2. Macs have always begged to be networked.
Starting in 1985, when computer networking was still a pricey and exotic rarity, Apple made it easy to connect Macs to each other using a technology called AppleTalk. The original iMac had Ethernet at a time when that was a startlingly advanced feature for a home computer. And when Apple unveiled a laptop with built-in Wi-Fi at Macworld Expo New York in 1999, the notion of being able to use the Internet without any cords was still so startling that Phil Schiller jumped from a great height onto a mattress while clutching an iBook to prove that no strings were attached.
3. HyperCard helped inspire the web.
Bill Atkinson, the genius who did as much as anyone to make the Mac’s interface great, also created 1987’s HyperCard, a Mac application that let anyone create stacks of on-screen cards with text, images and hyperlinks. Widely applauded at the time — and bundled with every Mac — HyperCard never quite changed the world. But it influenced Tim Berners-Lee’s early collaborator Robert Cailliau, who had a hand in inventing the basic technologies of a rather HyperCard-like technology called the World Wide Web.
4. Microsoft Office was born there.
Microsoft Windows and Microsoft Office have had such a symbiotic relationship for so long that it’s easy to forget that Office started out on the Mac. Back in 1989, Microsoft bundled up the first version — with Mac editions of Word, Excel, PowerPoint and an e-mail app — as a limited-time offer. It was a hit, so the bundling became permanent, and a Windows version arrived in 1990.
5. It made pointing portable.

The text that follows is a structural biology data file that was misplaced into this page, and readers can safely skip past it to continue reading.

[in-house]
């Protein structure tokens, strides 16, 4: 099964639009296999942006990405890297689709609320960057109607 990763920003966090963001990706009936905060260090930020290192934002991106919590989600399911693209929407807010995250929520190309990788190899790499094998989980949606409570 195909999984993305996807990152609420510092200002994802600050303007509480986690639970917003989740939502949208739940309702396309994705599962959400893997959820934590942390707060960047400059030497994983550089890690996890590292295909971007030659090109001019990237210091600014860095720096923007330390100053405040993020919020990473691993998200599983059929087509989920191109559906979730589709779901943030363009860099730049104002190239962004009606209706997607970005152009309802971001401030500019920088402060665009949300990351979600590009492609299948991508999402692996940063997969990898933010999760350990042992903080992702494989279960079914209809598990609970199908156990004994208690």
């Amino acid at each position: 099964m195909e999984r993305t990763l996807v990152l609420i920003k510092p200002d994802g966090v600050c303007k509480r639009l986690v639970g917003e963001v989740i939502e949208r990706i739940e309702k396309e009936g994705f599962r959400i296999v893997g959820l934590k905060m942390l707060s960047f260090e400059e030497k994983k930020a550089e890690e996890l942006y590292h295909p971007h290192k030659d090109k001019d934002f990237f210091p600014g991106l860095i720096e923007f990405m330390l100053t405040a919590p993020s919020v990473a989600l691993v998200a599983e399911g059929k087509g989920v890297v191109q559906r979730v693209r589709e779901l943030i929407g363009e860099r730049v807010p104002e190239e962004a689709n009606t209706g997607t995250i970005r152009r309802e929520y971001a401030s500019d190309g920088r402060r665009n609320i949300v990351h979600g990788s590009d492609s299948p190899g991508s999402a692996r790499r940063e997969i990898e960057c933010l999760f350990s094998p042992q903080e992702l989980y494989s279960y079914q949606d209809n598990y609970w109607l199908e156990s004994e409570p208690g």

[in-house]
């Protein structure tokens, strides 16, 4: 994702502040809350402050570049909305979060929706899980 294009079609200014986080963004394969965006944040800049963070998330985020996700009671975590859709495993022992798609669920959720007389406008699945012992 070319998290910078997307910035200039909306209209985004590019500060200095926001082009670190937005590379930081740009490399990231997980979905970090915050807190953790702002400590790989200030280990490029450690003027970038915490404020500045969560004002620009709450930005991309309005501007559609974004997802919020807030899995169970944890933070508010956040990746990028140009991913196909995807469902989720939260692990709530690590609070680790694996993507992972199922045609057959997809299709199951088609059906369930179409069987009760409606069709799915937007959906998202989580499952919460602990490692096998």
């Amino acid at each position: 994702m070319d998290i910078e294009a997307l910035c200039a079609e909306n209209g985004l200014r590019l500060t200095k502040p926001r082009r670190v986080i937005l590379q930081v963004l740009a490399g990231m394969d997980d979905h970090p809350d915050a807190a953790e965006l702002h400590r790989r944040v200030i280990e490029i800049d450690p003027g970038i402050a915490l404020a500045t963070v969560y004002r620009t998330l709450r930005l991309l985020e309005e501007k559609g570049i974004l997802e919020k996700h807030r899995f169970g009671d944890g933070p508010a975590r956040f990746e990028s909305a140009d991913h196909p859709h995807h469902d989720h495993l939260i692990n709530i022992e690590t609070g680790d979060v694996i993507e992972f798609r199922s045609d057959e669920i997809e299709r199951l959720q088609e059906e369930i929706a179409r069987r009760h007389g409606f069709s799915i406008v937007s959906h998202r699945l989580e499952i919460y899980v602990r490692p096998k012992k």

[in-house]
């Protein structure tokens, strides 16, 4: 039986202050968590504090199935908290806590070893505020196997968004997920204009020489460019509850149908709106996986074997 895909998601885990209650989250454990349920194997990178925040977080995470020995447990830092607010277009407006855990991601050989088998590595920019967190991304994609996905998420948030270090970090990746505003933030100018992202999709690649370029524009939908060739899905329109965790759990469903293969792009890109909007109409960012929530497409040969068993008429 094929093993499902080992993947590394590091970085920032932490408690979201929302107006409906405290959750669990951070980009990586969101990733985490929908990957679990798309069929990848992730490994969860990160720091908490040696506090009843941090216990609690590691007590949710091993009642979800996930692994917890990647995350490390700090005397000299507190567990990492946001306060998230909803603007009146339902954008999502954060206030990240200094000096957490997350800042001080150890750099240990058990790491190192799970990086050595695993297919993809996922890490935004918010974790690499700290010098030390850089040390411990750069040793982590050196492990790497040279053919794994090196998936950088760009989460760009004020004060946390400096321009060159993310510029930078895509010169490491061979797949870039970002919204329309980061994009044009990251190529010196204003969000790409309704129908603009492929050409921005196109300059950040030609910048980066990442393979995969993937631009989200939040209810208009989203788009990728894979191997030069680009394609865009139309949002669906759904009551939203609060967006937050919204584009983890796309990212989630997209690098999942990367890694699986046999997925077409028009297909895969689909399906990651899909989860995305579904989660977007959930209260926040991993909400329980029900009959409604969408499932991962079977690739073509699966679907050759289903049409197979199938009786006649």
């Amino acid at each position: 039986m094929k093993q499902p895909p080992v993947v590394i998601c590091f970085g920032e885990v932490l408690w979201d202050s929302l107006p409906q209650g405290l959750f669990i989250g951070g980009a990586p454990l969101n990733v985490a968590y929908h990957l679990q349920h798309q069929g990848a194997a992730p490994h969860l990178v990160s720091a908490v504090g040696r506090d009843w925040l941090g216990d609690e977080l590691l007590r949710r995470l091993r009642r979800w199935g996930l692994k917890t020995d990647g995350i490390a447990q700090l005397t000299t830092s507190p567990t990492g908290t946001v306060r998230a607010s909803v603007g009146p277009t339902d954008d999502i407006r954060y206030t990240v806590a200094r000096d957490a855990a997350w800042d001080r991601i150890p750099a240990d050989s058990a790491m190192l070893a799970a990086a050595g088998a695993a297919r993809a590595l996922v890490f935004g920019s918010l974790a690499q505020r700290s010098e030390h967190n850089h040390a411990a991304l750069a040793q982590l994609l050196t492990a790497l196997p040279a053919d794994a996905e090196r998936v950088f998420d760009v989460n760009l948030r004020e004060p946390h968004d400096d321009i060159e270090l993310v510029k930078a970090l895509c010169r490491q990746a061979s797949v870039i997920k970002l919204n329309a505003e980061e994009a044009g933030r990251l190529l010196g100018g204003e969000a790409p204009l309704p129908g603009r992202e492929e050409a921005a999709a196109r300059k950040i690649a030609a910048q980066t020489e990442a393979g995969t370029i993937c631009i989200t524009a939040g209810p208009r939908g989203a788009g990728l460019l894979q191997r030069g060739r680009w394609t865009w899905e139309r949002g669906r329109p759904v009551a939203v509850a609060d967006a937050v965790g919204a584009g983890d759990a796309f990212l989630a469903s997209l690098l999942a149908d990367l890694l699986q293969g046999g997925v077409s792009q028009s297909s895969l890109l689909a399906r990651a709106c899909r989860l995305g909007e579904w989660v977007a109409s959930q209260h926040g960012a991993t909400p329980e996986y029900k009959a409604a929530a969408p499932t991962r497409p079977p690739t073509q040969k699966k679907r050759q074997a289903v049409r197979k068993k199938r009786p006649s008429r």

Grizzled tech veterans recall the age when notebook computers didn’t incorporate a pointing device — you either plugged in a mouse, strapped on some sort of ungainly offboard trackball or did without. That changed in 1991 when Apple announced its first PowerBooks, which put a palm-rest area below the keyboard, with a sizable trackball in the middle. Trackballs didn’t last all that long before giving way to touchpads, but the palm rest is still a standard feature on nearly every laptop.
6. QuickTime kickstarted digital video.
If you operate under the theory that Apple didn’t do anything of lasting importance during the 11 years that Steve Jobs was in exile, consider this: QuickTime, which put smooth, high-quality video on a Mac’s screen, was groundbreaking when it debuted in 1991. Its descendants are in every Mac, iPhone and iPad, and the standards it shaped led to the era of YouTube and Netflix.
7. Touchpads took over.
As useful as built-in trackballs were, they had their downsides: They took up a lot of space, required periodic cleaning and were prone to mechanical failure. And their era turned out to be brief. In 1994, Apple shipped the first PowerBooks with touchpads — the company calls them Trackpads — and they soon became the de facto mobile pointing device almost everywhere, with the exception of ThinkPads and a few other machines with tiny pointing sticks.
8. Macs never have trouble saying goodbye.
Part of Apple’s design minimalism involves removing features it’s decided are no longer necessary — and almost always, it errs on the side of removing them too early rather than too late. When 1998’s original iMac ditched the 3 1/2-inch floppy drive — a technology introduced 14 years earlier by the first Mac — it provoked a fair amount of anguish and even conspiracy theories. But within half a decade or so, the floppy was gone everywhere.